Harold and Maude is one of those “little classics” that’s a shared secret among the few who saw it on their first run, sort of the Lost in Translation of its generation. Like the 2003 film, there are going to be those who love it and those who just don’t understand the appeal. I’m sure if I had been my current age in 1971, I would have been charmed out of my socks by this idiosyncratic May-December romance.
As it is, separated by thirty-five years, the cultural rust has accumulated on this movie, which is almost completely a creation of its times. Among those perhaps ten to fifteen years my junior, it would probably be a rare person who could connect to this film. That doesn’t make it bad, just dated.
Seventeen-year-old Harold (Bud Cort) is somewhat alienated in the same way that Paris Hilton is a somewhat flexible in her morals. Sad and obsessed with mortality, he uses fake suicide attempts to gain the attention of his mother (Vivian Pickles). Their relationship is about as distant as Neptune and the Earth. His car is a hearse he rescued from the junkyard. Irritated more than alarmed, mom sends him to a psychiatrist who seems to have memorized his textbooks without actually learning anything.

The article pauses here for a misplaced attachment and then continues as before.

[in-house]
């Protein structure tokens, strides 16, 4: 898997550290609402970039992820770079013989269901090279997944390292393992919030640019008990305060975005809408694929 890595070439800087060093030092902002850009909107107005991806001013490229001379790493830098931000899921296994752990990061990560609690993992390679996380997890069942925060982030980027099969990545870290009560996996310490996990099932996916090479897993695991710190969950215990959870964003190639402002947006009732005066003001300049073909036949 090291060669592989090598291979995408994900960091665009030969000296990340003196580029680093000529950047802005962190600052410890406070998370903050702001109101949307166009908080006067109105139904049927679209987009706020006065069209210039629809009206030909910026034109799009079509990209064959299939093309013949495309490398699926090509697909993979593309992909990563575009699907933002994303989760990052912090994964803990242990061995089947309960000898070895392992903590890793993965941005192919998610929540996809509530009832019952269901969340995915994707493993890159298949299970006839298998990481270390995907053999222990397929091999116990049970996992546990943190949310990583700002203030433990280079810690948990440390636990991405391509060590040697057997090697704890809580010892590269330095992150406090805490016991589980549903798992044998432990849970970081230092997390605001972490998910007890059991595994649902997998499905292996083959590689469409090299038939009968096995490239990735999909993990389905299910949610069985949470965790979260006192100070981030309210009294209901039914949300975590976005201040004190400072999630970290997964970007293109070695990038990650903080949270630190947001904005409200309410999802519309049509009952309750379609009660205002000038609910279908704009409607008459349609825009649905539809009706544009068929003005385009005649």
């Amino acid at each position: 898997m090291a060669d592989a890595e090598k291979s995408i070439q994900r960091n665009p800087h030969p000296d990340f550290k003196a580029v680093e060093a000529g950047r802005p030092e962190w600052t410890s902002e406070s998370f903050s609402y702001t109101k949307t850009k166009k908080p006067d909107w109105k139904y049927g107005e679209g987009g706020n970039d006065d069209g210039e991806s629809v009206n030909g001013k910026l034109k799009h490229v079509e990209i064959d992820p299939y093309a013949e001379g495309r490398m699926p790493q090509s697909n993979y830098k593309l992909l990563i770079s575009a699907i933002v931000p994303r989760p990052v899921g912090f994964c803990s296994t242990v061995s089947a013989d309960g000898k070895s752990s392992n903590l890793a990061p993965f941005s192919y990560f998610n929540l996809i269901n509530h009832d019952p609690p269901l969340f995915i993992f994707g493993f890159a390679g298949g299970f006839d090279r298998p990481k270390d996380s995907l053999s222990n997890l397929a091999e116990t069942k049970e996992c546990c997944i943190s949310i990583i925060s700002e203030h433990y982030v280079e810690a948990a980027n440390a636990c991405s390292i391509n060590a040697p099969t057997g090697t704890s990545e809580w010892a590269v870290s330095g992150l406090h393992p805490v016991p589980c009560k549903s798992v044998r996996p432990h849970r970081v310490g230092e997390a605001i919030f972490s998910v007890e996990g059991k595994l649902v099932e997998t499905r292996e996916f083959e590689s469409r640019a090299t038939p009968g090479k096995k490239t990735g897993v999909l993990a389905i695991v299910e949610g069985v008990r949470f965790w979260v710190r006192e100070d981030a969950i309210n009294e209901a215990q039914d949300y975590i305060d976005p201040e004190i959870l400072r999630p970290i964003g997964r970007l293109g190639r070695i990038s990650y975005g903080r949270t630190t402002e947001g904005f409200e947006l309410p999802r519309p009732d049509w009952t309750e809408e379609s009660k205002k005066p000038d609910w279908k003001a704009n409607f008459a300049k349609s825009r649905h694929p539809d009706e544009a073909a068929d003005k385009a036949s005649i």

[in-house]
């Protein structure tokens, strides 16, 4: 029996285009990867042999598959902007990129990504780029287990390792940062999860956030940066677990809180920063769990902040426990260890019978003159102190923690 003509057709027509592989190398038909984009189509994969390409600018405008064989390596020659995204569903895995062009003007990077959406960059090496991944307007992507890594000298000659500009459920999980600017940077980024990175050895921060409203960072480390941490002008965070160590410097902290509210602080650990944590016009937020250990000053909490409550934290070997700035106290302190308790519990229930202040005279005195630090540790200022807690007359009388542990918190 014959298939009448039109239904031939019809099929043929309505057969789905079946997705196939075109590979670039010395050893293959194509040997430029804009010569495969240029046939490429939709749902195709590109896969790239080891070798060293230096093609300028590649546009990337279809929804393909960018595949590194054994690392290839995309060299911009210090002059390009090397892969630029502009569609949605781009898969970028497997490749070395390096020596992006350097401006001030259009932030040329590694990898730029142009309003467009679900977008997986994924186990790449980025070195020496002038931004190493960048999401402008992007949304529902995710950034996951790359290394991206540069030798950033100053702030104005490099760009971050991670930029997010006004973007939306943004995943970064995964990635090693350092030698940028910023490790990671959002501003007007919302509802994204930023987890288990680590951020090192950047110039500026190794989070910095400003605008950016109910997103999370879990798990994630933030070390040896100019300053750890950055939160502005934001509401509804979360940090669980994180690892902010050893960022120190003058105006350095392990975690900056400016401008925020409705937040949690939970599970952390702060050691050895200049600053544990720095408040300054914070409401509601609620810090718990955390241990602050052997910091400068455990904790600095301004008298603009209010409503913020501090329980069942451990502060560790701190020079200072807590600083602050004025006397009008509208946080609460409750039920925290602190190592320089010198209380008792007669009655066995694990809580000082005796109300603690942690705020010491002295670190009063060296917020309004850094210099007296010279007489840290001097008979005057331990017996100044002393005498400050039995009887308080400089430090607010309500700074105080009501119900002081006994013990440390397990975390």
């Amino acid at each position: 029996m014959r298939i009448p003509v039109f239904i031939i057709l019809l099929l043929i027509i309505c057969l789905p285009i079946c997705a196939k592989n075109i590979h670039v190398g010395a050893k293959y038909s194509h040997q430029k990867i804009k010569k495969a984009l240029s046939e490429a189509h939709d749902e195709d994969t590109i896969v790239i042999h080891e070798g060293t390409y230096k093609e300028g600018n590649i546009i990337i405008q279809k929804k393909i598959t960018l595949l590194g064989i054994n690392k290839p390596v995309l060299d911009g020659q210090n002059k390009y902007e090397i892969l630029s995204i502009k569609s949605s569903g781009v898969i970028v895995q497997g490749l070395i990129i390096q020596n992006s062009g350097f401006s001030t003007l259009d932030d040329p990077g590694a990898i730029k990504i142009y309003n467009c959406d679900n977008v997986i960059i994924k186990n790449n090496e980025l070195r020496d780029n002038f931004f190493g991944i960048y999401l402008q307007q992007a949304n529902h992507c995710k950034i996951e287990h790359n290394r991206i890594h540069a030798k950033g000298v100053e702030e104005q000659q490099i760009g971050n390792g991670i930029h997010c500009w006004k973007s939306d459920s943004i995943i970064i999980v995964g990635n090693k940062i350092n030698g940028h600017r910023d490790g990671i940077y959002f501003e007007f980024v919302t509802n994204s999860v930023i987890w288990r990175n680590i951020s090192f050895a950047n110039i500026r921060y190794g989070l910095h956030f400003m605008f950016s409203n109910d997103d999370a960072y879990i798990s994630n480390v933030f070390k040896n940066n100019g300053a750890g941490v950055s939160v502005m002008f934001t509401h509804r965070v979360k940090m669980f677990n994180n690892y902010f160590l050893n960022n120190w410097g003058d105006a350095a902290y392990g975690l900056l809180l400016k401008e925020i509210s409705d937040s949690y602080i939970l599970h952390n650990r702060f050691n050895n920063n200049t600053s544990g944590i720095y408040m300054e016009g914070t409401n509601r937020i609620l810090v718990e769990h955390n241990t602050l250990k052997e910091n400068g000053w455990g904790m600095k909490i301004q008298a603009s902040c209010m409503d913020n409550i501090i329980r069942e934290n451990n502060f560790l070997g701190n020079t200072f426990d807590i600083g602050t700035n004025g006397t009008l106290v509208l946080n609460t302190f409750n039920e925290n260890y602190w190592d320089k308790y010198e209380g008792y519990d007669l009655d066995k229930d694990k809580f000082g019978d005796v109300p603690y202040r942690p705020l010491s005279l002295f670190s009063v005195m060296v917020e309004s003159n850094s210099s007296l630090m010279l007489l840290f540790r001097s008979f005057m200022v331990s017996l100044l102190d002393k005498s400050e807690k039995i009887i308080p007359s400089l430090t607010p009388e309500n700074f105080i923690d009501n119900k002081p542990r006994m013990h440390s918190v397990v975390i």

When he does get out of the house, he attends funerals of people he doesn’t know. Seventy-nine-year-old Maude (Ruth Gordon) is his dead opposite in every way. She seems to possess exactly the childlike appetite for life that Harold has had squashed out of him. She attends funerals not out of Harold’s morbid obsessions but simply as a reminder that life is short and needs to be lived. Then, when she needs a ride, she just helps herself to the first car that catches her eye (and the way she drives, it’s amazing she’s lived to seventy-nine). After one funeral, she picks Harold’s hearse. I think this is probably the quirkiest version of the “meet cute” that I can remember.
It’s fairly predictable that free-spirited Maude will slowly draw out the inward-looking Harold, but it’s these scenes, in which their friendship slowly evolves into something more like a romance, that bring this movie to life. I think people who look back fondly on Harold and Maude are remembering only this part and forgetting the rest, including an unnecessary sub-plot in which Harold’s mother tries to set him up on a bunch of computer dates. Lovers of this film might also be forgetting an ending that comes completely from out of left field.
Harold and Maude definitely has its faults, especially humor that is often forced and very dated, however the central relationship has a certain magic to it that works when it’s on screen. Whether or not that’s enough to recommend this film is a matter of taste. I liked it, but I tend to be forgiving of movies where I liked the characters, despite all of its other shortcomings.